sat 18/05/2024

Modest, Kiln Theatre review - tale of Victorian would-be trailblazer fails and succeeds | reviews, news & interviews

Modest, Kiln Theatre review - tale of Victorian would-be trailblazer fails and succeeds

Modest, Kiln Theatre review - tale of Victorian would-be trailblazer fails and succeeds

Art, songs and a cabaret (indeed, Cabaret) vibe, but the story goes nowhere

Emer Dineen - making herself heardTom Arran

Whether you believe that Ellen Brammar’s play, Modest, newly arrived in London from Hull Truck Theatre, succeeds or not, rather depends on your criteria for evaluating theatre.

On storytelling, character development and nuance, it is two and a half hours that goes nowhere. On representation, audience appeal and addressing past injustices, well, the reaction in the house to this Middle Child and Milk Presents collaboration will confirm that the job is done.

Elizabeth Thompson’s The Roll Call was the sensation of the Royal Academy’s 1874 Summer Exhibition. Owing something to Gustave Courbet and the realism movement in France, its scale, emotional immediacy and empathy for the soldiers depicted wowed the crowds (primed by decades of Dickens for such rampant sentimentality), seduced Queen Victoria into purchasing it and presented a challenge to the Academy itself. Could this woman really become Elizabeth Thompson RA, the first woman to be so elected?ModestIt’s not a bad premise through which to explore the art world then and now, or to shed light on the means by which a patriarchal society uses its levers to marginalise women, or how class advantages deliver the cultural capital required to clear the many and various obstacles to success in life. At best, these issues enter the narrative tangentially, because the play has other things to say and wants to repeat them again, and again, and again. Pacing, as so often for promising playwrights, is a real problem.

Emer Dineen's Thompson appears first in a shocking pink ball gown (think Madonna in the "Material Girl" video) and, rather like La Ciccone, is bold, brash, easier to admire than to like and determined to take no shit from anyone. (I use that word because swearing is sprinkled liberally across the evening, still, even in 2023, able to provoke squeals of transgressive delight in the stalls). She has painting talent to burn – but that is, of course, her problem. Miss Thompson feigns the modesty a young lady must display to navigate 19th century London in the song that gives the show its title, but it doesn’t last long, her fervour for acceptance overpowering her strategically demure demeanour. She denies the responsibility of being a role model, underlining her unattractive narcissistic personality traits and later marries an aristocratic officer in the British Army, her radicalism only lasting so long. We pause to reflect that the Pankhursts were still a generation or two in the future.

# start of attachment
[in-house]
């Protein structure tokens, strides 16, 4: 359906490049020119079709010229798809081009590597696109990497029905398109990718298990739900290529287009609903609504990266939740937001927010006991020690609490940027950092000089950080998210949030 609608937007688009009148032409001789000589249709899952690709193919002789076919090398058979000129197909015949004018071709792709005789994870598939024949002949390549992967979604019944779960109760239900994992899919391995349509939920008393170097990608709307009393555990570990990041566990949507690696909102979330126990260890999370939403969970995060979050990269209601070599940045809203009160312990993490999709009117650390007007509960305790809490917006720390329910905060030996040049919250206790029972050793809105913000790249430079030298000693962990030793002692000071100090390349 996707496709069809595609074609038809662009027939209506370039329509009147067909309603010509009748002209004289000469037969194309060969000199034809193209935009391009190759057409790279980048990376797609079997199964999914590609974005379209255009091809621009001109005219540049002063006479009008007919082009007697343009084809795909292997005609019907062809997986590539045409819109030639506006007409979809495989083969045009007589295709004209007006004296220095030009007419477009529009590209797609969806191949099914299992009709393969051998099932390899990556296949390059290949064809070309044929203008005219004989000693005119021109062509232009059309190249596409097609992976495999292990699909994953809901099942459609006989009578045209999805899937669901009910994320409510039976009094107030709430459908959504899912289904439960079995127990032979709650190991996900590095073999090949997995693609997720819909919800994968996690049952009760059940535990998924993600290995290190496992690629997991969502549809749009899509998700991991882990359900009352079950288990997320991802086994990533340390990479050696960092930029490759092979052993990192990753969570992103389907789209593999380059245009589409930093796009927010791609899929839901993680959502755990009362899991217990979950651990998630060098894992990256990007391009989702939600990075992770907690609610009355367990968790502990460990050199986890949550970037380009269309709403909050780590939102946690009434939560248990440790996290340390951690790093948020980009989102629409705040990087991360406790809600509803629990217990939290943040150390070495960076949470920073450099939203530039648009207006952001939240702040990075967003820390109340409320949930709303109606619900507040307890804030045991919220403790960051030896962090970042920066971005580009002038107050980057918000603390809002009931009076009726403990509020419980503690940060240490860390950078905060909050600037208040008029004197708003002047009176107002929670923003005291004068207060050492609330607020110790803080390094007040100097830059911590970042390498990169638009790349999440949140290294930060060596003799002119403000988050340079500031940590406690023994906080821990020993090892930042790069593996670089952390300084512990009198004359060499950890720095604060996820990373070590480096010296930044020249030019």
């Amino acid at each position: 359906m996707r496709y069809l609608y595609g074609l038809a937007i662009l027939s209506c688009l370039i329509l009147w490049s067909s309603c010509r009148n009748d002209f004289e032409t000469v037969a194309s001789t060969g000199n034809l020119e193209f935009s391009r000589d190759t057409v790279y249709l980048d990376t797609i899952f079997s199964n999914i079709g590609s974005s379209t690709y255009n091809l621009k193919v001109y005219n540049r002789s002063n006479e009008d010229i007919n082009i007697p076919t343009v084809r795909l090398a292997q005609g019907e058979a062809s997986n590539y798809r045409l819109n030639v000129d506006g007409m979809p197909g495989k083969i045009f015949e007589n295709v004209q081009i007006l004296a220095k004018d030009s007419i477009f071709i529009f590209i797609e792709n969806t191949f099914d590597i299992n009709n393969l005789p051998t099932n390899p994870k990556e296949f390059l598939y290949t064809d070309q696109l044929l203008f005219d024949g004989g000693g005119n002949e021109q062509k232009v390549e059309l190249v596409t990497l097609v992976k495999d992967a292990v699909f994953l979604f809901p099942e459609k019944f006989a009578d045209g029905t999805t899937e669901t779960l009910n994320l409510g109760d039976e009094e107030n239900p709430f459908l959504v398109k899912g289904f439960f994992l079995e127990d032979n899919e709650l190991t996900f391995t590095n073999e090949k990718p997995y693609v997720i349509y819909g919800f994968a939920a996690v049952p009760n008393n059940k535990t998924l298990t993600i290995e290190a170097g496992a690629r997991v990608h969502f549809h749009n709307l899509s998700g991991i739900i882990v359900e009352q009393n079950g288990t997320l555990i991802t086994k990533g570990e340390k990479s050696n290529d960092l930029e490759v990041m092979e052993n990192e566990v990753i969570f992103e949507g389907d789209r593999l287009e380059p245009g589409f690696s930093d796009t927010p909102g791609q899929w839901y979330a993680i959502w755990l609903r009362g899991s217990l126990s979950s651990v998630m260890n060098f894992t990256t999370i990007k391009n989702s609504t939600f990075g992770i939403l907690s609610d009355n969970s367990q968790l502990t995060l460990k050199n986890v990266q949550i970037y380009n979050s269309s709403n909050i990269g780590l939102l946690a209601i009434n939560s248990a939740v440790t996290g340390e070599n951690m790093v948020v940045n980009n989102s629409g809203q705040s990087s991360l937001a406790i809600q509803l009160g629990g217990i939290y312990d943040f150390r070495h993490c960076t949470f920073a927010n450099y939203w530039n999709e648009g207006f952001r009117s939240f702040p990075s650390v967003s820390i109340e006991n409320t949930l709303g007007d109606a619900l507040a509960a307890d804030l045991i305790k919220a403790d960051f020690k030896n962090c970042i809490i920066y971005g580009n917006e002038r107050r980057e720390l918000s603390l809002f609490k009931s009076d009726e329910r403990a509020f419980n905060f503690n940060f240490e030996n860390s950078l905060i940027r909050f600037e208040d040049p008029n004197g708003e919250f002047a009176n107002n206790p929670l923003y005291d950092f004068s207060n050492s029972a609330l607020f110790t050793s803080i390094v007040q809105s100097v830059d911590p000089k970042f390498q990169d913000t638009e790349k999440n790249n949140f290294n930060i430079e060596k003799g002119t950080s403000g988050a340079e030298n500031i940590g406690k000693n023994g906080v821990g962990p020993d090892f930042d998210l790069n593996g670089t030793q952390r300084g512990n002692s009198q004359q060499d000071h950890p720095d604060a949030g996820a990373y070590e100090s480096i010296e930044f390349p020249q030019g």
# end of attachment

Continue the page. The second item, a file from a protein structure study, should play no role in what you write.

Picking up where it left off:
The rest of the cast double a number of roles, LJ Parkinson, Fizz Sinclair, Isabel Adomakoh Young and Jacquie Bardelang (pictured above) pantomiming the four Academicians who engineer Thompson’s non-election – their caricatures of Victorian values sexism already wearing thin during the framing device before the curtain had even risen. You wouldn't believe you could be so irritated by a fake cigar – but it turns out that you can.

Libra Teejay injects a little Lionel Bartish perspective into this Pythoneque establishment-bashing with the working-class Bessie, who idolises the painter, saving up a shilling for entry to Burlington House and dreaming of emulating their heroine and barging into places that didn’t want them either. But the character goes nowhere, is not invited to consider themselves part of the art family and fades away but not before singing the best song, “Three Years”. Rachel Barnes knows how to write a power ballad and I suspect the strong score, sung well, might have a life beyond this show: the tunes deserve a wider exposure.

That class is largely ignored is no surprise, directors Luke Skilbeck and Paul Smith leading a creative team more interested in 21st century identity politics. This focus extends to staging a song (“Bossy Women”) extolling the virtues of the women who will follow in Thompson’s wake, unfortunately evoking thoughts of Margaret Thatcher for anyone over the age of 50 – not what was intended at all! 

And maybe that age divide goes some way to giving the show its marmite flavour. If you’re interested in seeing a confident new world of non-binary actors creating new perspectives (newish anyway, there have been a lot of productions on the London stage in the last couple of years exploring such themes) with gender-fluidity and pride at its heart, you will be on your feet at the end. But for others, looking for coherent plotting, characters who are changed by their experiences or something a little more satisfying as a conclusion? Alas, they will see this Arts Council England, Hull City Council and National Theatre-supported production as a sadly missed opportunity.

Like the painters who, to this day, send in their work to be considered for the RA’s Summer Exhibition, you pays your money and you takes your chances.  

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